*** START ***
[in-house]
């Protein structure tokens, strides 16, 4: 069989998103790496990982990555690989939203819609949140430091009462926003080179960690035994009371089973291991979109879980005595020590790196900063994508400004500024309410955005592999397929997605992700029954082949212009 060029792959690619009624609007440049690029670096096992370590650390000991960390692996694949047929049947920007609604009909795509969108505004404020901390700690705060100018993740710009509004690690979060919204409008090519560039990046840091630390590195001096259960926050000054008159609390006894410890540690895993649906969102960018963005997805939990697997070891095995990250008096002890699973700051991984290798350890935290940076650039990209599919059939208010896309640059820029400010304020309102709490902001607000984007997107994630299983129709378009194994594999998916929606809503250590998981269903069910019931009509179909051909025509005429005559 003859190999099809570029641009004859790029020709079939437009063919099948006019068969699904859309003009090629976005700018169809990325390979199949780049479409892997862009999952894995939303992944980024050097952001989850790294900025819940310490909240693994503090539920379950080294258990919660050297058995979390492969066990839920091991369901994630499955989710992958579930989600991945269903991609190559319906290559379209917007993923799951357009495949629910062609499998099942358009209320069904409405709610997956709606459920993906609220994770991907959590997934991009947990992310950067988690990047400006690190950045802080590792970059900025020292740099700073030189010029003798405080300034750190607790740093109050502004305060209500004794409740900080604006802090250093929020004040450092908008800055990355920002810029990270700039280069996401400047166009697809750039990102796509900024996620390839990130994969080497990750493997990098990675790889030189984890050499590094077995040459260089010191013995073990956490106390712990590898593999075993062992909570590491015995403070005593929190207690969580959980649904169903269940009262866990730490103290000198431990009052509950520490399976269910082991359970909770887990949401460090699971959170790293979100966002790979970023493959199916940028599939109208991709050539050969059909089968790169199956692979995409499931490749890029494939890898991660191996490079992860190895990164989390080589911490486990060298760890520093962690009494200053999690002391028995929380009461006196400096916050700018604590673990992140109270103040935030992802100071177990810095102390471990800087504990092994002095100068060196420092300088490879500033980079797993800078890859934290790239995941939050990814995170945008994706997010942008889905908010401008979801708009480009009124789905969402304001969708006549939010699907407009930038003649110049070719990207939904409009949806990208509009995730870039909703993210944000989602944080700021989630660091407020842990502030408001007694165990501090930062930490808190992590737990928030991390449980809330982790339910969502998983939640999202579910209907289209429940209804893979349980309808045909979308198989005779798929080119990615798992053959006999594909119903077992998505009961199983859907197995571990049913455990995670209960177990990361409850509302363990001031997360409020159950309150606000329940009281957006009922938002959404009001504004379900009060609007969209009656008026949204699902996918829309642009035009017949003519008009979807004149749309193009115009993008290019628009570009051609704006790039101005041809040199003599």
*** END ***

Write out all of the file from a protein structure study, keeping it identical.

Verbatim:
[in-house]
């Protein structure tokens, strides 16, 4: 069989998103790496990982990555690989939203819609949140430091009462926003080179960690035994009371089973291991979109879980005595020590790196900063994508400004500024309410955005592999397929997605992700029954082949212009 060029792959690619009624609007440049690029670096096992370590650390000991960390692996694949047929049947920007609604009909795509969108505004404020901390700690705060100018993740710009509004690690979060919204409008090519560039990046840091630390590195001096259960926050000054008159609390006894410890540690895993649906969102960018963005997805939990697997070891095995990250008096002890699973700051991984290798350890935290940076650039990209599919059939208010896309640059820029400010304020309102709490902001607000984007997107994630299983129709378009194994594999998916929606809503250590998981269903069910019931009509179909051909025509005429005559 003859190999099809570029641009004859790029020709079939437009063919099948006019068969699904859309003009090629976005700018169809990325390979199949780049479409892997862009999952894995939303992944980024050097952001989850790294900025819940310490909240693994503090539920379950080294258990919660050297058995979390492969066990839920091991369901994630499955989710992958579930989600991945269903991609190559319906290559379209917007993923799951357009495949629910062609499998099942358009209320069904409405709610997956709606459920993906609220994770991907959590997934991009947990992310950067988690990047400006690190950045802080590792970059900025020292740099700073030189010029003798405080300034750190607790740093109050502004305060209500004794409740900080604006802090250093929020004040450092908008800055990355920002810029990270700039280069996401400047166009697809750039990102796509900024996620390839990130994969080497990750493997990098990675790889030189984890050499590094077995040459260089010191013995073990956490106390712990590898593999075993062992909570590491015995403070005593929190207690969580959980649904169903269940009262866990730490103290000198431990009052509950520490399976269910082991359970909770887990949401460090699971959170790293979100966002790979970023493959199916940028599939109208991709050539050969059909089968790169199956692979995409499931490749890029494939890898991660191996490079992860190895990164989390080589911490486990060298760890520093962690009494200053999690002391028995929380009461006196400096916050700018604590673990992140109270103040935030992802100071177990810095102390471990800087504990092994002095100068060196420092300088490879500033980079797993800078890859934290790239995941939050990814995170945008994706997010942008889905908010401008979801708009480009009124789905969402304001969708006549939010699907407009930038003649110049070719990207939904409009949806990208509009995730870039909703993210944000989602944080700021989630660091407020842990502030408001007694165990501090930062930490808190992590737990928030991390449980809330982790339910969502998983939640999202579910209907289209429940209804893979349980309808045909979308198989005779798929080119990615798992053959006999594909119903077992998505009961199983859907197995571990049913455990995670209960177990990361409850509302363990001031997360409020159950309150606000329940009281957006009922938002959404009001504004379900009060609007969209009656008026949204699902996918829309642009035009017949003519008009979807004149749309193009115009993008290019628009570009051609704006790039101005041809040199003599």